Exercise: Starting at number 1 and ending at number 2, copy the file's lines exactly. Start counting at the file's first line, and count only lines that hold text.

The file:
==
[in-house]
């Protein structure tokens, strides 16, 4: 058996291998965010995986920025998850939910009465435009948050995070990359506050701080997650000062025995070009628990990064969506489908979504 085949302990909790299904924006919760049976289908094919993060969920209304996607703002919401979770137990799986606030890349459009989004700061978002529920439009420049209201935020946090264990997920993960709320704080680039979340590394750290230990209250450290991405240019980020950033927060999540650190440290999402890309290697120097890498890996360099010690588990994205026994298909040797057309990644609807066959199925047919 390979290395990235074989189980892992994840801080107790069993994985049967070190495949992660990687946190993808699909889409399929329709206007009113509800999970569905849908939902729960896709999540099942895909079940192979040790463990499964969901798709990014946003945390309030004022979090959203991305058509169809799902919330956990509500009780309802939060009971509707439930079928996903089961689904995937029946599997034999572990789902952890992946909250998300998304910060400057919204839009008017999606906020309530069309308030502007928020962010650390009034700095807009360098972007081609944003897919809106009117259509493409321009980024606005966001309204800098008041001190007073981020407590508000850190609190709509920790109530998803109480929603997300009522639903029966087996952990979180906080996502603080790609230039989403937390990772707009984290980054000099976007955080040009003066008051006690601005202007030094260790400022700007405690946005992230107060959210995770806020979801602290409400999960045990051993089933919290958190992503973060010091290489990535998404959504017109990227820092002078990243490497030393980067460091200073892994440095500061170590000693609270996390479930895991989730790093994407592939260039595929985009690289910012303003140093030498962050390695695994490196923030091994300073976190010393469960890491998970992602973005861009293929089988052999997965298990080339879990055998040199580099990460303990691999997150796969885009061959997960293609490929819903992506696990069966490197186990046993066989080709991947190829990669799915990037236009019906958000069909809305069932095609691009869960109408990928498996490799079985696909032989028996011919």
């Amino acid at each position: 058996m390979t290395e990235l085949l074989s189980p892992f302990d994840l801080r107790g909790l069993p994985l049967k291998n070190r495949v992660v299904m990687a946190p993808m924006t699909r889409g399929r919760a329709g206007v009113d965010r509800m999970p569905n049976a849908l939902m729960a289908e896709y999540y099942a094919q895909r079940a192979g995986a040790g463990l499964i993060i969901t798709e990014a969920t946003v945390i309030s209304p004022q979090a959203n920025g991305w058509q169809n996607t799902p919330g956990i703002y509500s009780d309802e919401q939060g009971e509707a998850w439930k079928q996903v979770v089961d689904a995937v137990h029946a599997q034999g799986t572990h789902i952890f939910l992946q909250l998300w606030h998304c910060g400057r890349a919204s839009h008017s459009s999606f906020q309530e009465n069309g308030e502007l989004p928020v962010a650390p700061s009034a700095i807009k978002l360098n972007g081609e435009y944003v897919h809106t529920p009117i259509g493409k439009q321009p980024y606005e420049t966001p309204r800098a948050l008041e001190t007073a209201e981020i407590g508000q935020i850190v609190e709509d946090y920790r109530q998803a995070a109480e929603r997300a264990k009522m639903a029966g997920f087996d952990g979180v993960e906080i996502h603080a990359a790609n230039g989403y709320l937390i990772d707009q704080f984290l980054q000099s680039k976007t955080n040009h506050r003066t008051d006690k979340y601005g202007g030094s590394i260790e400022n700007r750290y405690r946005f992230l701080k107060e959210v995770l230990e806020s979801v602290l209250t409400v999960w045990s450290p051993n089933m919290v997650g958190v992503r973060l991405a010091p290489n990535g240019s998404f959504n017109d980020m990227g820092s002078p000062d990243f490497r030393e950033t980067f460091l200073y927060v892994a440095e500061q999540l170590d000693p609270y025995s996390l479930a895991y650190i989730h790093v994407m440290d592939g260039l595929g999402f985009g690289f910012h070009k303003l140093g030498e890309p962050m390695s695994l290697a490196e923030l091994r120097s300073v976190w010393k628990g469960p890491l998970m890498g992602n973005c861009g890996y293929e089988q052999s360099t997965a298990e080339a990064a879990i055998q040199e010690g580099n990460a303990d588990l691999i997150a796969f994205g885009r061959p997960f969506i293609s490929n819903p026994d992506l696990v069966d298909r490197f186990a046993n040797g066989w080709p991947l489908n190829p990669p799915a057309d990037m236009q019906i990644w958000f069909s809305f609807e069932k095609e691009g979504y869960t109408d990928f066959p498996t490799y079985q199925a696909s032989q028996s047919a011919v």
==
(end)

[in-house]
């Protein structure tokens, strides 16, 4: 058996291998965010995986920025998850939910009465435009948050995070990359506050701080997650000062025995070009628990990064969506489908979504 085949302990909790299904924006919760049976289908094919993060969920209304996607703002919401979770137990799986606030890349459009989004700061978002529920439009420049209201935020946090264990997920993960709320704080680039979340590394750290230990209250450290991405240019980020950033927060999540650190440290999402890309290697120097890498890996360099010690588990994205026994298909040797057309990644609807066959199925047919 390979290395990235074989189980892992994840801080107790069993994985049967070190495949992660990687946190993808699909889409399929329709206007009113509800999970569905849908939902729960896709999540099942895909079940192979040790463990499964969901798709990014946003945390309030004022979090959203991305058509169809799902919330956990509500009780309802939060009971509707439930079928996903089961689904995937029946599997034999572990789902952890992946909250998300998304910060400057919204839009008017999606906020309530069309308030502007928020962010650390009034700095807009360098972007081609944003897919809106009117259509493409321009980024606005966001309204800098008041001190007073981020407590508000850190609190709509920790109530998803109480929603997300009522639903029966087996952990979180906080996502603080790609230039989403937390990772707009984290980054000099976007955080040009003066008051006690601005202007030094260790400022700007405690946005992230107060959210995770806020979801602290409400999960045990051993089933919290958190992503973060010091290489990535998404959504017109990227820092002078990243490497030393980067460091200073892994440095500061170590000693609270996390479930895991989730790093994407592939260039595929985009690289910012303003140093030498962050390695695994490196923030091994300073976190010393469960890491998970992602973005861009293929089988052999997965298990080339879990055998040199580099990460303990691999997150796969885009061959997960293609490929819903992506696990069966490197186990046993066989080709991947190829990669799915990037236009019906958000069909809305069932095609691009869960109408990928498996490799079985696909032989028996011919």